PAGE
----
I have a particular focus on cybersecurity – more precisely information security, and with my experience at the CIA and the State Department, in seeing how nation states engage in espionage. From that perspective, I find that too many companies are still very naïve or relaxed about protecting their IP, or they rely on legal protections that are nearly impossible to enforce in countries with weak rule of law. Therefore, I tend to view my client’s situation though the mindset that the best protection for their IP is to keep someone from being able to steal it in the first place, rather than the repercussions once it has been stolen. That requires more understanding of what is being shared, why, and alternatives – often more ingenious ones, that allow the objective to be met but with minimal risks.
What are the wider implications of the US-China trade war for international trade?
Companies must be constantly aware of their supply chains and where they may be subject to disruption due to a tariff or a blockade. While difficult, a company that has fuller awareness of its supply chain can also build in alternatives to hard-to-source components.
Companies must also be very aware that the Chinese government will tend to view a US or EU company the way they view their own – ie as partially an extension of the government of China. Therefore, you must be prepared for events that may have nothing to do with your company, but are directed at the country where you operate primarily from, or where your HQ is based. This requires planning and having emergency contingency planning for things like government raids, executives being detained, servers being seized. If those measures are not thought through in advance you will lose valuable hours in the crisis.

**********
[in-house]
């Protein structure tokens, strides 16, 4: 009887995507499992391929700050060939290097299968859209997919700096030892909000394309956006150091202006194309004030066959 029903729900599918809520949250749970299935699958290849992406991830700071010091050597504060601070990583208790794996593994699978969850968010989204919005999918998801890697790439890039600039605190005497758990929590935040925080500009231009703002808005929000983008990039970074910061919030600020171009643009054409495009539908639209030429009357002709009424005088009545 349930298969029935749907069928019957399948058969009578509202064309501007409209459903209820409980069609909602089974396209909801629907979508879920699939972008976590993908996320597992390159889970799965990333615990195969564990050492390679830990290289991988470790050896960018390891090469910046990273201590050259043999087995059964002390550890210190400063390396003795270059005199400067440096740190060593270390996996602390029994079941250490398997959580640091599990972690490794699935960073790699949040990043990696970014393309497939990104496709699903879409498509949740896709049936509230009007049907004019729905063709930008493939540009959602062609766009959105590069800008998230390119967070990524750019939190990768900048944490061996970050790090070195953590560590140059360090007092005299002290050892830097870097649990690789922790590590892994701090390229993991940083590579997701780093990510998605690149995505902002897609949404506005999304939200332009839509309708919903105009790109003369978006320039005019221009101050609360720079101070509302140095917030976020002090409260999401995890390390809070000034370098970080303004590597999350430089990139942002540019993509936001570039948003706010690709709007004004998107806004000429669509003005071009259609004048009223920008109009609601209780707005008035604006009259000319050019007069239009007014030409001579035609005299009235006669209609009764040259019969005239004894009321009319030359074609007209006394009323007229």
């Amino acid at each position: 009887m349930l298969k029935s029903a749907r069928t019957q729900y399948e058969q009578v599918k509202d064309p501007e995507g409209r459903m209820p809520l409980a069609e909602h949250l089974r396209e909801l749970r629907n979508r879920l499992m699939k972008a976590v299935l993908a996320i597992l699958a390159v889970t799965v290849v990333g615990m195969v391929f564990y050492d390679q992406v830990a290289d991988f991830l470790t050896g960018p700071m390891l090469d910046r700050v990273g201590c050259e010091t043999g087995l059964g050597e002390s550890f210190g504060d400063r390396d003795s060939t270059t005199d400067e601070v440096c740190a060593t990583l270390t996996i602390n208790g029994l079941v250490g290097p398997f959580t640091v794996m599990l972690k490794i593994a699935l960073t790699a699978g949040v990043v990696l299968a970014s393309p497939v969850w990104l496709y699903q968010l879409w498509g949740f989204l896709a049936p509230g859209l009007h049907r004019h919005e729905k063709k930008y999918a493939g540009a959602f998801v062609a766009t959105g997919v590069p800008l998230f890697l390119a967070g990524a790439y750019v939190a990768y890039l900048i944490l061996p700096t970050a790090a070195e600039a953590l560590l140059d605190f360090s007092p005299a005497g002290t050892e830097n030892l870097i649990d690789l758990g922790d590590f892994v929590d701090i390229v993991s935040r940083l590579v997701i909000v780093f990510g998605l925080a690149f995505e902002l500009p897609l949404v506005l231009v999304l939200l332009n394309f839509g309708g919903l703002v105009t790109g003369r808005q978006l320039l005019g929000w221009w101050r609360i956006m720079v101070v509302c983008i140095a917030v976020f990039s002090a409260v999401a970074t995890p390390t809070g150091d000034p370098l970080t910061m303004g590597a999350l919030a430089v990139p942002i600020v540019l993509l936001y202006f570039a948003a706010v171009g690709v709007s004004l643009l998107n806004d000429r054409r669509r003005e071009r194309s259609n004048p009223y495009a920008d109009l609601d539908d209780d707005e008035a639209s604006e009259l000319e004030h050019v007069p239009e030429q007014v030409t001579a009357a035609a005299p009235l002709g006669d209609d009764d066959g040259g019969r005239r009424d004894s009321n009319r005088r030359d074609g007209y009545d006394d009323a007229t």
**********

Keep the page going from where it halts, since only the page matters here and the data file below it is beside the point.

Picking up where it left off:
Guillermo Christensen is a partner in the Washington DC office of Ice Miller LLP and practices in the Data Security and Privacy and White Collar groups. He counsels clients on information security and enterprise-level cybersecurity risks and responding to breaches, in particular nation-state attacks. He regularly conducts internal investigations into insider threats and allegations of violations of international trade and national security laws. Drawing on his national security experience he assists clients (buyer and seller side) in national security reviews of foreign acquisitions through the CFIUS/Treasury Department process, in setting up international compliance programs to mitigate corruption and sanctions/embargo risks, and assists clients navigating entries into high risk international markets. He previously practiced in the international trade practice of another international law firm.
Mr. Christensen is a former CIA intelligence officer and a diplomat with the Department of State with multiple international tours and domestic assignments including with the FBI and the predecessor to the National Counterterrorism Center. Most recently, Mr. Christensen served as the Science and Technology Advisor to the U.S. Mission to the OECD in Paris, France, where he was responsible for cybersecurity, internet governance, cross-border data flows, and intellectual property rights. From 2001-2002, Mr. Christensen was the CIA Fellow at the Council on Foreign Relations in New York, and is a life member of CFR. He currently serves on the international advisory board of the Reeves Center at the College of William and Mary. Mr. Christensen holds a BA from The American University, a Masters of Science in Foreign Service and a law degree from Georgetown University. He is licensed to practice in New York, Virginia and Washington DC.
Guillermo can be contacted on + 202-572-1609 or by email at firstname.lastname@example.org